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Meet Juha Holkkola – FusionLayer’s Success Through the Adversity

Today we have selected Juha Holkkola to take his interview. He is the Chief Executive & Co-Founder of FusionLayer.

First of all, how are you and your team doing in these COVID-19 times?

Thanks for asking. Of course, remote work has required us to change our working habits a little, but luckily, the team has remained safe. We also had pretty good remote working facilities before the pandemic hit us, which was helpful when we had to switch the operating mode.

Tell us about you, your career, how you founded this company?

FusionLayer has been around in the DNS, DHCP, and IPAM space since the late 90s. The current company called FusionLayer resulted from a reverse merger within Nixu Corporation when the information security arm of the group did an IPO in late 2014. At that time, the goal was to keep the DDI part of Nixu Corporation private, so the legal entity’s name was changed to FusionLayer.

At that time, I was one of the owners and also the managing director of Nixu Software. So I took on the responsibility of realizing our product vision. At the same time, the majority of the group focused on information security and went public. 

How does your company innovate?

It’s all in the name. The technology vision of FusionLayer is to be the layer that fuses automated processes between the OSS realm and the network infrastructure. We hold nearly 30 patents worldwide for this technology. We are also working with some of the largest telecoms in the world. Helping them realize this technology vision for their commercial and operational benefit. So everything we do is about visibility and automation.  

How the Coronavirus pandemic affects your business, and how are you coping?

It’s been an exceptional year for sure. When COVID-19 hit, we saw many of our telecom customers starting to invest more in their networks. As COVID-19 caused an increasing reliance on internet connectivity, it looks like the level of investment and the number of projects among service providers have been going up. In addition, 5G, network automation, and the edge cloud are all experiencing pretty good momentum. 
At the same time, we have seen our share of enterprise customers pushing out their projects. So in many ways, it has been a mixed bag in the short to mid-term. 
But looking at the bigger picture, I think that COVID-19 is turning out as a catalyst for next-generation networking that will support our societies in developing further both economically and socially.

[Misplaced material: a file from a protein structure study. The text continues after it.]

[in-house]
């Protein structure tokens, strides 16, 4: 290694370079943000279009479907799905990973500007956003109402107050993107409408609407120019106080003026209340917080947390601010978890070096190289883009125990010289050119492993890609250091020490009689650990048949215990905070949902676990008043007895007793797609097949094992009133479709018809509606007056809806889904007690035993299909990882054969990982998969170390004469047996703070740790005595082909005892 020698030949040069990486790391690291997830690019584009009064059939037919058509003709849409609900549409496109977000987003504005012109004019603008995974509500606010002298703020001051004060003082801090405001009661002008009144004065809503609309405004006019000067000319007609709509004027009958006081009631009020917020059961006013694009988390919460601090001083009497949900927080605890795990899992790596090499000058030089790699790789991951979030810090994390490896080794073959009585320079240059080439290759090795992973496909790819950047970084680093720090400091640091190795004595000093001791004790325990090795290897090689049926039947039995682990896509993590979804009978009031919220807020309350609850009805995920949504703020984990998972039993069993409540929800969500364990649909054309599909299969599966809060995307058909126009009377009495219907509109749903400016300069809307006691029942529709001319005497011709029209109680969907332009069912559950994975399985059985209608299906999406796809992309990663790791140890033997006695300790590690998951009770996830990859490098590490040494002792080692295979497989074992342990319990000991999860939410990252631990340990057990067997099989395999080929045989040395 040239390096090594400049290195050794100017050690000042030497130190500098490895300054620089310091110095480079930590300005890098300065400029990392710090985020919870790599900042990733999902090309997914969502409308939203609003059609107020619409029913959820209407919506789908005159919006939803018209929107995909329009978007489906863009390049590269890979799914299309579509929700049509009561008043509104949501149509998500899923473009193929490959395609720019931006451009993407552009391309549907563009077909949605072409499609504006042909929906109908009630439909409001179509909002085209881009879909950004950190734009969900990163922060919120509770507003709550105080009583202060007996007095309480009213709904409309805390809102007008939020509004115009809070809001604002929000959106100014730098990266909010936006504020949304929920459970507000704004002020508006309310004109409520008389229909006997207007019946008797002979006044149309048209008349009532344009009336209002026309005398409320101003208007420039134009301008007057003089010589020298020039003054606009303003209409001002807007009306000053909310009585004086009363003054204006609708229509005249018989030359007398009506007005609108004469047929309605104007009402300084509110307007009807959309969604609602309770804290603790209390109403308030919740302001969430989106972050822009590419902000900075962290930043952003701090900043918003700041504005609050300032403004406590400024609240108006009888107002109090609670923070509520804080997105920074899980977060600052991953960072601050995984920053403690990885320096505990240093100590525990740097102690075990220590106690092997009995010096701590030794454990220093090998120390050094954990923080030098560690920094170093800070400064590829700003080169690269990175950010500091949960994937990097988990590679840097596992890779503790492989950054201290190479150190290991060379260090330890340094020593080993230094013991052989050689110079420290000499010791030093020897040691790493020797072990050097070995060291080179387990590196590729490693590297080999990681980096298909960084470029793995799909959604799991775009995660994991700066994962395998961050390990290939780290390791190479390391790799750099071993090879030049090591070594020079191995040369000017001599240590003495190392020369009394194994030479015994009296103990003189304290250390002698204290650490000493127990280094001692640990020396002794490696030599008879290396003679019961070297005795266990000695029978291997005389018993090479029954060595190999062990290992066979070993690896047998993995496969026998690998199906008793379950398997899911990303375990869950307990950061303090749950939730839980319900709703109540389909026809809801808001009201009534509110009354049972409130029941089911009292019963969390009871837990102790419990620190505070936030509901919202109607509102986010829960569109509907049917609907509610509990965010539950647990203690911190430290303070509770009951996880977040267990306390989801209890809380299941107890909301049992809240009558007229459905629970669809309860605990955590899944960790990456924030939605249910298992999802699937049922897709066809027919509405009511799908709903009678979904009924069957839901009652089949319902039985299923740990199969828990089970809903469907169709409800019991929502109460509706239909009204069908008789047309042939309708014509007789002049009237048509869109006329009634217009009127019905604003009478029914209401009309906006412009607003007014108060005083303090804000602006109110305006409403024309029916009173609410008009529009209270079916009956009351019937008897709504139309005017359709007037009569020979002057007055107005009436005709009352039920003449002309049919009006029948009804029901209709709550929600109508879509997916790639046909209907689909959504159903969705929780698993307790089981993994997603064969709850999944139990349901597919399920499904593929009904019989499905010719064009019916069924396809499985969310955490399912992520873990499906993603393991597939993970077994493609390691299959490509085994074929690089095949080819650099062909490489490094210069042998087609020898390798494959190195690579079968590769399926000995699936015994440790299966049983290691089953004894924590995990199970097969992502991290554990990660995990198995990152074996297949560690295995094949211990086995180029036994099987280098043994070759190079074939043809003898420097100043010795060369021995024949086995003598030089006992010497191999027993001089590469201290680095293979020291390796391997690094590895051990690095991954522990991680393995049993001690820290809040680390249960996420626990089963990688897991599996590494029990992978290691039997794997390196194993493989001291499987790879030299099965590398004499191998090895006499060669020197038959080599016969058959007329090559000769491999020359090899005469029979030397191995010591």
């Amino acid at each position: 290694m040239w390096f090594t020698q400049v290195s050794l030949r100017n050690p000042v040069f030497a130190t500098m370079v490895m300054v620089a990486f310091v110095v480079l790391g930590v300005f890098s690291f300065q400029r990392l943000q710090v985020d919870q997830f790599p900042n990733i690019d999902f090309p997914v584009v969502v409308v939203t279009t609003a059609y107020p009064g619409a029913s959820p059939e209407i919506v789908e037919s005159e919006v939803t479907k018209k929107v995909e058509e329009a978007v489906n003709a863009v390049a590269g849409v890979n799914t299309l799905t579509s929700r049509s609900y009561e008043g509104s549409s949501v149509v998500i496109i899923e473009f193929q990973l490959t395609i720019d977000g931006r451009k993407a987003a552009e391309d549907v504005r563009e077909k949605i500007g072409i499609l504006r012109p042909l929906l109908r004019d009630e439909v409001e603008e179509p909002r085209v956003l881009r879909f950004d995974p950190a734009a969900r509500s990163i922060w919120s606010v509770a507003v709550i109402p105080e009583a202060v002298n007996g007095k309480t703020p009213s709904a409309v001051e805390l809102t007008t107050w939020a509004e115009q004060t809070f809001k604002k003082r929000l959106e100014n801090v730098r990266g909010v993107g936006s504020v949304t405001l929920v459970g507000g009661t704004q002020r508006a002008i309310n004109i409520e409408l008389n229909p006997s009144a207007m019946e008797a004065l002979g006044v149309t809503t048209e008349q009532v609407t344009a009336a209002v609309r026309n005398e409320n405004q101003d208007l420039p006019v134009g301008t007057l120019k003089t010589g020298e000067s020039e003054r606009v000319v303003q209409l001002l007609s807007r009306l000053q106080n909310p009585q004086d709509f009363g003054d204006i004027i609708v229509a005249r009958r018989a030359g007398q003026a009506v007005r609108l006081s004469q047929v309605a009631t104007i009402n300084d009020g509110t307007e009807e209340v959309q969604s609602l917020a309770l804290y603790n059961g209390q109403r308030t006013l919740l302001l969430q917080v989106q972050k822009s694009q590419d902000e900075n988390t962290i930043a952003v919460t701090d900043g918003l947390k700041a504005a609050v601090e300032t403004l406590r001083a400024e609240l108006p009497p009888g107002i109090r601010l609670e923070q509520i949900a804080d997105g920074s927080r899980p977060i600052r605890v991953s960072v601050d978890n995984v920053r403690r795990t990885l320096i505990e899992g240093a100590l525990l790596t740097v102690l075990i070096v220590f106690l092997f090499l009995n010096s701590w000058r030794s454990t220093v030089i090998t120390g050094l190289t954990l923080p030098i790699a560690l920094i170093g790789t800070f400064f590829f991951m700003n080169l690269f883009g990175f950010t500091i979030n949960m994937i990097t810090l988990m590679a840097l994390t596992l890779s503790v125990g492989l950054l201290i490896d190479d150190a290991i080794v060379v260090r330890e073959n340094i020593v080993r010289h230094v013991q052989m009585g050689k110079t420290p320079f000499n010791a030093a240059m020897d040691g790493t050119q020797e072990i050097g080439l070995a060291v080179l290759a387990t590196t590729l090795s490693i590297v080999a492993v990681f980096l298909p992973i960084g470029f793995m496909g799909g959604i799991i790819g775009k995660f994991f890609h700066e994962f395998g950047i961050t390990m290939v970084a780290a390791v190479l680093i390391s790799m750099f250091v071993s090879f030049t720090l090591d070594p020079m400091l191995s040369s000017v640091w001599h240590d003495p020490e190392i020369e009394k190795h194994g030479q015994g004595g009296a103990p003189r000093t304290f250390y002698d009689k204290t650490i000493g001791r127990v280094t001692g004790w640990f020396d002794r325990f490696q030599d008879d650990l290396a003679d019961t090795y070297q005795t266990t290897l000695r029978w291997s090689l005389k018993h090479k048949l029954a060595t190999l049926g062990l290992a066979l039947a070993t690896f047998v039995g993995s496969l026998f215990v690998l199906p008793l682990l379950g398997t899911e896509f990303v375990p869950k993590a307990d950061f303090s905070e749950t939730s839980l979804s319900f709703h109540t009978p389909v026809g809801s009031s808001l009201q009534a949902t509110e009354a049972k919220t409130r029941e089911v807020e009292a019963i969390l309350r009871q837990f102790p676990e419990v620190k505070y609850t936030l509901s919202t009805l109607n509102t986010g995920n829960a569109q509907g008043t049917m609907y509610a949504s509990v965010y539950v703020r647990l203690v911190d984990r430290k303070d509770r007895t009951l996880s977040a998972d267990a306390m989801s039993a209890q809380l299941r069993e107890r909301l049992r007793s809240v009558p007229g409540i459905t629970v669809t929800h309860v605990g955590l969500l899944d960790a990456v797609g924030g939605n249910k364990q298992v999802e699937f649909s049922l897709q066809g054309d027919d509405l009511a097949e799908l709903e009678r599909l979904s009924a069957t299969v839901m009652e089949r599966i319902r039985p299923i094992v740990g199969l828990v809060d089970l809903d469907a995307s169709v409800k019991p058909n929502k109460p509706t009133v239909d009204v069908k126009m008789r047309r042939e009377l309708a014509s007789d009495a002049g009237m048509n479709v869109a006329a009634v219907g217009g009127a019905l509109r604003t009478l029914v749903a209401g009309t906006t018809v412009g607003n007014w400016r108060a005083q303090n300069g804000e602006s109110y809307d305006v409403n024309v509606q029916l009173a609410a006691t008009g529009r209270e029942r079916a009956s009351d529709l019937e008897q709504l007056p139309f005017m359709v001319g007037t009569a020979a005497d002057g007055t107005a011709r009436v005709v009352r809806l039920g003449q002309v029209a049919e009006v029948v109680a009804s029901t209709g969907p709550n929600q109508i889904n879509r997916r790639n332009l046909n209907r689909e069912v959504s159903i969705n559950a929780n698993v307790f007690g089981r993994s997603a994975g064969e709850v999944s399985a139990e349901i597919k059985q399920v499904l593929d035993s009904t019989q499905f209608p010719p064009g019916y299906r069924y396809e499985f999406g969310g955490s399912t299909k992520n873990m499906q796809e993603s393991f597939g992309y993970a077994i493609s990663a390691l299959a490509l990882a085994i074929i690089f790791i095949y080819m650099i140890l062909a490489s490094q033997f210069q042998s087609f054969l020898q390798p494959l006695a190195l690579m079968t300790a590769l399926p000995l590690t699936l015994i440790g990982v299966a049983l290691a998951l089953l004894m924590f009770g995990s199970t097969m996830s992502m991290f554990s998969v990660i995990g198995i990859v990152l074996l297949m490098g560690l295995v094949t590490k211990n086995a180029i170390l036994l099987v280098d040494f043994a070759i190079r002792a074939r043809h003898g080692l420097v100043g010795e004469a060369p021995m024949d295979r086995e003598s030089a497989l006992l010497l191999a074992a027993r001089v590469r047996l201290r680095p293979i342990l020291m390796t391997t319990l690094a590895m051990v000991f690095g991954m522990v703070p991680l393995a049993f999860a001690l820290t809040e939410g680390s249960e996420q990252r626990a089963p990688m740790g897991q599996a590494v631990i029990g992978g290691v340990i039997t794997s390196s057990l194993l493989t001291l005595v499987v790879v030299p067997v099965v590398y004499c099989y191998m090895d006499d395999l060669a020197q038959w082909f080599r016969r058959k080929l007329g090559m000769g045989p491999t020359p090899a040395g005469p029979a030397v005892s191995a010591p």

Did you have to make difficult choices, and what are the lessons learned?

When the COVID-19 wave hit us, the biggest challenge was that there was very little visibility. No one knew what would happen next, and there were lots of pundits out there declaring gloom and doom. Yet what we did was to keep our cool, keep our finger on the pulse, and remain as agile as possible. 
I’m happy that we did this because, in the end, it would have been a mistake to make too hasty decisions. Our workload has increased rather than decreased with the way things turned out, and we’ve also hired a few more people during the pandemic to keep pace. Quite a few people were advising me to cut costs aggressively during the early parts of the pandemic, but that would have been a mistake. 

What specific tools, software, and management skills are you using to navigate this crisis?

Most of the internal systems we use today were in place already before COVID-19, so we’ve primarily just started using them via VPN. And, of course, the use of Microsoft Teams has increasedBut the biggest thing we did was regular team meetings. During the early stages of the pandemic, we had meetings three times per week. After that, we reduced it to twice a week, and now we’re back to our usual one team meeting per week. From the management’s point of view, the essential thing during the early parts of the crisis was regular communication within the team to ensure everyone was on the same page. Some reacted with fear, while others were as calm as ever. And there was little to no visibility initially. Under those circumstances, it’s management’s responsibility to lead people from the trenches by continuing to plan, communicating those plans efficiently, and remaining generally proactive.   

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